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Musings on the Crest of the Wave

This afternoon a substantial number of people (tens of thousands from what I gathered - I didn't try counting) marched from Grosvenor Square and surrounded the Houses of Parliament in the wave. The tail was still coming through Parliament Square as the front dispersed.

A substantial number of people voicing a concern about an issue that affects all of us and far too little is being down about. It would be nice if all the things being called for including pledges to cut emissions massively were agreed to at Copenhagen. It shouldn't take tens of thousands of people to get the government to actually do something about an issue that has been on the agenda for years though.

Unfortunately, our society gives louder voices to the huge corporations. It's not in the interest of these entities to cut emissions as there's no money to be made out of it, so they will resist the necessary changes to society. The insignificance of the changes to policy since the Stern report 3 years ago, just goes to show this.

Nobody wants climate chaos, but people are slaves to the corporate entities at all levels from the shop floor workers to the most senior managers. In a society based around money we all need it to pay the rent, mortgage, bills. Without it there's no roofs over our heads and no food to eat. We are all therefore reliant on these corporate entities and go along with them to a greater or lesser extent depending on our personal circumstance. If the profits of these entities are hit then it has a direct knock-on effect on the employees of that corporation and therefore on the people.

The government therefore places the needs of the economy above those of the people. After all, as the effects of a recession are felt much more in the short term than something like climate change, it's much easier to pretend that the latter is not happening.

In a system where money confers status and power, we need to spend to show we have it to promote our place in society. Profits need to grow to allow our status to grow. Both of which naturally require growth of production, whether we actually need the resulting goods or not, and hence an increased use of resources. Efficiency only really becomes necessary when resources become scarce and therefore expensive. Otherwise it's business as normal, produce more to sell more, convincing people they need to replace perfectly functional items to upgrade to the latest features that most of them won't ever use.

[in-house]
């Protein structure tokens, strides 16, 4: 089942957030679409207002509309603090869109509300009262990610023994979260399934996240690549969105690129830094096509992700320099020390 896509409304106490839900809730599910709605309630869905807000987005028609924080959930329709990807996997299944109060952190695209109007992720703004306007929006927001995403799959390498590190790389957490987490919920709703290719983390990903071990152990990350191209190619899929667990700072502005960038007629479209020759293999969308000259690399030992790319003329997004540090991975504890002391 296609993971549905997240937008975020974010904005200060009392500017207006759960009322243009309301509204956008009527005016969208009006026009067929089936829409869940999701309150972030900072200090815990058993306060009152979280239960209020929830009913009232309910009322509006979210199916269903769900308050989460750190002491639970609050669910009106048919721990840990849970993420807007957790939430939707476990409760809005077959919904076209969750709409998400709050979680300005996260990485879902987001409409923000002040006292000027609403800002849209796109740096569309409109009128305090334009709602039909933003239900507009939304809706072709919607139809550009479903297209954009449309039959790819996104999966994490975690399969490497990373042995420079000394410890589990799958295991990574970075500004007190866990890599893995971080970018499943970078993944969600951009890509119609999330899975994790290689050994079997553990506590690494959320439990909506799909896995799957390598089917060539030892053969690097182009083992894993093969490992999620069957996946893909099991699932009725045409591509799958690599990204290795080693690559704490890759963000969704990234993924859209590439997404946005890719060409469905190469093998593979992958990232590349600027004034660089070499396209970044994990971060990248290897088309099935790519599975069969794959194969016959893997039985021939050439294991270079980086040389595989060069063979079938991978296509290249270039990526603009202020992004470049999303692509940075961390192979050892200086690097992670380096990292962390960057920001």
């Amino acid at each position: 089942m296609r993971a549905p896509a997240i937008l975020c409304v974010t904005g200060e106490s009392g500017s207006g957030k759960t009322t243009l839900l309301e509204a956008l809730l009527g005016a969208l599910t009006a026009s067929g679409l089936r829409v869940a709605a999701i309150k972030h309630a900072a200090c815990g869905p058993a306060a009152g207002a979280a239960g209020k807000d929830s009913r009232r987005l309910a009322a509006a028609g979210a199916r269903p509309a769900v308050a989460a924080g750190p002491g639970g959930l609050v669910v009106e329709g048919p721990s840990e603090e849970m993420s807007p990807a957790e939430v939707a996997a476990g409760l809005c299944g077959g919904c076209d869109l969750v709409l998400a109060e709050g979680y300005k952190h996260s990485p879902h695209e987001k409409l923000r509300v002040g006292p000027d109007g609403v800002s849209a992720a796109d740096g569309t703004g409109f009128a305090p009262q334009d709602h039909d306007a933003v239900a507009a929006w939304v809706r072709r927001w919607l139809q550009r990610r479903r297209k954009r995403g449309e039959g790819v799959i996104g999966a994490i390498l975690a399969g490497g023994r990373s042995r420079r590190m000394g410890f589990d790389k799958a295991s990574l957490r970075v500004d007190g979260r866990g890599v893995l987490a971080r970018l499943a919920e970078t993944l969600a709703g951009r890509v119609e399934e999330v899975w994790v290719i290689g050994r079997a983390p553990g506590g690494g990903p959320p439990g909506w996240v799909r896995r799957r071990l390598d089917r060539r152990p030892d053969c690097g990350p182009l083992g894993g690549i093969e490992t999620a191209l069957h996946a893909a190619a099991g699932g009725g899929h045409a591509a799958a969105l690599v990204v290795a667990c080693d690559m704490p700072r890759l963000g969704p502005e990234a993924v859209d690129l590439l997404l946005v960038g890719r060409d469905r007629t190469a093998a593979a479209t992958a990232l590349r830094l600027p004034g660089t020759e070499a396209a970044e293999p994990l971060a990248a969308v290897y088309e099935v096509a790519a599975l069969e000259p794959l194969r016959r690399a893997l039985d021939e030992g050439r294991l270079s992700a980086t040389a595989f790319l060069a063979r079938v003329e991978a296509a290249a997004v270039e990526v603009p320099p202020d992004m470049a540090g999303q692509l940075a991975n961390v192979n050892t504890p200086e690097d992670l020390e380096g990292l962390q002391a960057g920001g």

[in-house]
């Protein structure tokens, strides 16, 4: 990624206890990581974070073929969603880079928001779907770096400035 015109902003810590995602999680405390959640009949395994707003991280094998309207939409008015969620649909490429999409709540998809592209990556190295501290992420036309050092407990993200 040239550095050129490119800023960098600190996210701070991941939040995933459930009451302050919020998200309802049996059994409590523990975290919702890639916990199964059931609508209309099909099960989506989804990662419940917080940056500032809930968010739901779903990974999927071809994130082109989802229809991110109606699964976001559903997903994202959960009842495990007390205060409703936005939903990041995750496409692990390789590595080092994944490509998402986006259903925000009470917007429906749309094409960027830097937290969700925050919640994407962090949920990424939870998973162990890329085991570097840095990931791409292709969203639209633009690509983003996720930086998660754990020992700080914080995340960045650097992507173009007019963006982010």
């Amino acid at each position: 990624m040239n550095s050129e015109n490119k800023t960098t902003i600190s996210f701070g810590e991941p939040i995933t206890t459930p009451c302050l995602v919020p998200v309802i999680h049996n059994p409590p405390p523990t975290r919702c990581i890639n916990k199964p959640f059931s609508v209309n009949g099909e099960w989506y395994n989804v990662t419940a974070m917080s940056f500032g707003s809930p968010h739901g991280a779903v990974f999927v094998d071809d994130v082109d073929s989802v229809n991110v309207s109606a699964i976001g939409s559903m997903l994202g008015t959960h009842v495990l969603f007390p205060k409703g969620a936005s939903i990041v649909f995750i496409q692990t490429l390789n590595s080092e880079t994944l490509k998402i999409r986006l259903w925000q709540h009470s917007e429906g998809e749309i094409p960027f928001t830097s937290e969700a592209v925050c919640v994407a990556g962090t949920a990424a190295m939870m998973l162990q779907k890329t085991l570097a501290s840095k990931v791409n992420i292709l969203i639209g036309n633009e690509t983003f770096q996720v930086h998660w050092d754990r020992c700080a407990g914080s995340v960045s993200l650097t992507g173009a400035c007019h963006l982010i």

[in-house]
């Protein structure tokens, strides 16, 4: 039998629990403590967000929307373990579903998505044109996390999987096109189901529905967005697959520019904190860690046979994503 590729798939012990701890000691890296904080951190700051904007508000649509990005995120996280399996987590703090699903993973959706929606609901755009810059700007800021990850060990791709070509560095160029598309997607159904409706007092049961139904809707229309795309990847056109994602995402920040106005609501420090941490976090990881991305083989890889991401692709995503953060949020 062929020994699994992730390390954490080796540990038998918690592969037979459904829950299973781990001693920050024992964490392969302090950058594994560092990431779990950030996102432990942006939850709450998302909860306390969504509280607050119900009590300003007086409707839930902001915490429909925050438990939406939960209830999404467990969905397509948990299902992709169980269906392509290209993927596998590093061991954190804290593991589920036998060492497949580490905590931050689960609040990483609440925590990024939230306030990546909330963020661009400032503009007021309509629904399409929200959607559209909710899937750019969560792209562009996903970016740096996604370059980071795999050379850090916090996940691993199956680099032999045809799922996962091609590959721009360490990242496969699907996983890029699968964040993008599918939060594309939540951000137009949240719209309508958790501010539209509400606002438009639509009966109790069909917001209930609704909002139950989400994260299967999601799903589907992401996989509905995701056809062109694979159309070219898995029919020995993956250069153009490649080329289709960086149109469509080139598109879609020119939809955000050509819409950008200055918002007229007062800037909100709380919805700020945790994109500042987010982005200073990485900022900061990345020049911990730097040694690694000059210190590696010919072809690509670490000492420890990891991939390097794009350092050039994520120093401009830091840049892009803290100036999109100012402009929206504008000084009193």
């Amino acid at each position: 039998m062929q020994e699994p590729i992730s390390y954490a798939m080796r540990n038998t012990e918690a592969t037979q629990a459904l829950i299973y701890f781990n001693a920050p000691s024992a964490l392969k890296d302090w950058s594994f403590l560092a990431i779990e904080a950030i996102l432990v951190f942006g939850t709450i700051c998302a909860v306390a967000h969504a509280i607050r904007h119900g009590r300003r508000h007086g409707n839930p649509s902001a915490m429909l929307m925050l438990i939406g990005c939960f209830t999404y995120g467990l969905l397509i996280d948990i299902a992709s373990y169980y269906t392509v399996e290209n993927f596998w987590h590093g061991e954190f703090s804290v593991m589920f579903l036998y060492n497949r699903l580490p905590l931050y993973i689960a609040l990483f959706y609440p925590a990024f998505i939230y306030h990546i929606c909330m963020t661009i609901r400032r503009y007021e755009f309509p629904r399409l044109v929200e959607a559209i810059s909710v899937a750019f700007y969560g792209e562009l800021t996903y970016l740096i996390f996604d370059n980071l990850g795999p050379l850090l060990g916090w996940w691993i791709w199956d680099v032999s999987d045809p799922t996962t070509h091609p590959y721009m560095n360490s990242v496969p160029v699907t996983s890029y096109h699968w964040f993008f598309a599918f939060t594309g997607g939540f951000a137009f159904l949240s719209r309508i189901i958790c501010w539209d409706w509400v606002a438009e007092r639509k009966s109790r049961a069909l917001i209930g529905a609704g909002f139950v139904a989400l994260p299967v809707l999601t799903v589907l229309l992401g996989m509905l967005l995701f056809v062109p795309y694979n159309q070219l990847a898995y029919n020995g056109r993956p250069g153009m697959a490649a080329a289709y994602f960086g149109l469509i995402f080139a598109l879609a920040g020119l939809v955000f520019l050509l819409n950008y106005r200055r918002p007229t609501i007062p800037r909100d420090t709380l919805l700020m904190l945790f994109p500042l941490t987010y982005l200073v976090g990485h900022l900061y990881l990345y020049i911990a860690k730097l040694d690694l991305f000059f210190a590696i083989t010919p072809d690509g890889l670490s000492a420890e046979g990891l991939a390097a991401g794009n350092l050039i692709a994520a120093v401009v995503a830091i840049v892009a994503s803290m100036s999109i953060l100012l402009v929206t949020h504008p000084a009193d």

A system which actively seeks to increase consumption to grow profits is pushing in exactly the wrong direction to cut carbon emissions. You can impose limits on it, but the push will still be there and they will be actively seeking to increase those limits.

Hopefully Copenhagen will result in enough measures to prevent complete disaster, but the problem will still be there and unless we cut consumerism the shadow of climate chaos will always be looming over us ready to hit as soon as we let things slip slightly out of control.

The more I think about it, the more it seems that climate change isn't solvable within a capitalist system. If we seriously want to do something about it, we need to kill consumerism and move towards equality of status for all, so we don't need trinkets to prove ourselves worthy of society, we just consume according to our needs.

Comments

( 7 comments — Leave a comment )
(Deleted comment)
hmmm_tea
5th Dec, 2009 19:13 (UTC)
That doesn't make it something not worth trying for rather than bowing down to a system that actively promotes class segregation.
(Deleted comment)
hmmm_tea
6th Dec, 2009 08:44 (UTC)
The Soviet Union never really got away from capitalism, they just put it under state control.
(Deleted comment)
hmmm_tea
7th Dec, 2009 10:34 (UTC)
There are many small groups that people contribute to as part of their free time that work on a non-profit basis. People identify what needs doing and offer what they can to run these groups.

i.e. from each according to their ability, to each according to their need, as Marx said as a major principle behind socialism.

Point (b) is exactly the issue with the Soviet model of Communism. They imposed it on the people through revolution and as a consequence, placed the Bolsheviks as ruling class. To get socialism to work, it would need to be introduced through a majority viewpoint of the people via the democratic system we have in place.
tcpip
8th Dec, 2009 02:57 (UTC)
All political economies that have economic classes depend on state control, otherwise you can't have property rights. In "actually existing" capitalism corporations and governments work hand in hand in every piece of legislation that is passed.
tcpip
8th Dec, 2009 02:56 (UTC)
If we seriously want to do something about it, we need to kill consumerism

... incorporate external costs into the internal costs of a good.
hmmm_tea
9th Dec, 2009 21:32 (UTC)
But that's not in the best economic interest of the corporation producing the good, so they'll resist.

If you want to maximise profit, you will aim to keep the costs down and some of the most carbon intensive industries are huge and have a great deal of economic power to influence policy with as a result.
tcpip
10th Dec, 2009 05:28 (UTC)
That's certainly correct. The rule of thumb for a great deal of industry is to pass their polluting costs to the general population and retain the profits for themselves.

As individuals we can certainly refuse to play that game. As a society we have to push for internalisation of external costs (e.g., a carbon tax).
( 7 comments — Leave a comment )

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